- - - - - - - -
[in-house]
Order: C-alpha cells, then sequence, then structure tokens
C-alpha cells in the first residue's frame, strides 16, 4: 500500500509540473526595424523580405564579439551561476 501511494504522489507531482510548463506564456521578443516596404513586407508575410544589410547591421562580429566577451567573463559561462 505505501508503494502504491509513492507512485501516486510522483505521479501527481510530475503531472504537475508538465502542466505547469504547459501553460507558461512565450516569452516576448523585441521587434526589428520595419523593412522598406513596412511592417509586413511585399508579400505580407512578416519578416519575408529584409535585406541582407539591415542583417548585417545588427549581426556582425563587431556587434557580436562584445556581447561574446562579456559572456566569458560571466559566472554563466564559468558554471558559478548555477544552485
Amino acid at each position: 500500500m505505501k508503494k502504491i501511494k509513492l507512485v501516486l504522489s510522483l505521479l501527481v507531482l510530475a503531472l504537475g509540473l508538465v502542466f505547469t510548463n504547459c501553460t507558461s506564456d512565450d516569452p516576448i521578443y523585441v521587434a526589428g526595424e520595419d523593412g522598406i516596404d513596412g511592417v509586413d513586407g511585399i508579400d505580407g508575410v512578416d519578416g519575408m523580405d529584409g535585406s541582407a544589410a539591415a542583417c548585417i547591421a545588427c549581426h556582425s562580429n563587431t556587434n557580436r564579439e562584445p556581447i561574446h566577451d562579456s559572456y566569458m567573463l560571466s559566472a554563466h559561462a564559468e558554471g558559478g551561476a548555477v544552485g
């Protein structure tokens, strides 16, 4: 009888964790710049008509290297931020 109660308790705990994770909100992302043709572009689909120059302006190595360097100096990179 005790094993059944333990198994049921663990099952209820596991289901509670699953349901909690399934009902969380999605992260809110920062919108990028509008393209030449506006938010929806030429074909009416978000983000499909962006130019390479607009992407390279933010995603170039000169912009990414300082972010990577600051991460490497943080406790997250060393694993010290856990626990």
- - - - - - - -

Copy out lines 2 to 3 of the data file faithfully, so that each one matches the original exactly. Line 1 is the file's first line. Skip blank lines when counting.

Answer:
Order: C-alpha cells, then sequence, then structure tokens
C-alpha cells in the first residue's frame, strides 16, 4: 500500500509540473526595424523580405564579439551561476 501511494504522489507531482510548463506564456521578443516596404513586407508575410544589410547591421562580429566577451567573463559561462 505505501508503494502504491509513492507512485501516486510522483505521479501527481510530475503531472504537475508538465502542466505547469504547459501553460507558461512565450516569452516576448523585441521587434526589428520595419523593412522598406513596412511592417509586413511585399508579400505580407512578416519578416519575408529584409535585406541582407539591415542583417548585417545588427549581426556582425563587431556587434557580436562584445556581447561574446562579456559572456566569458560571466559566472554563466564559468558554471558559478548555477544552485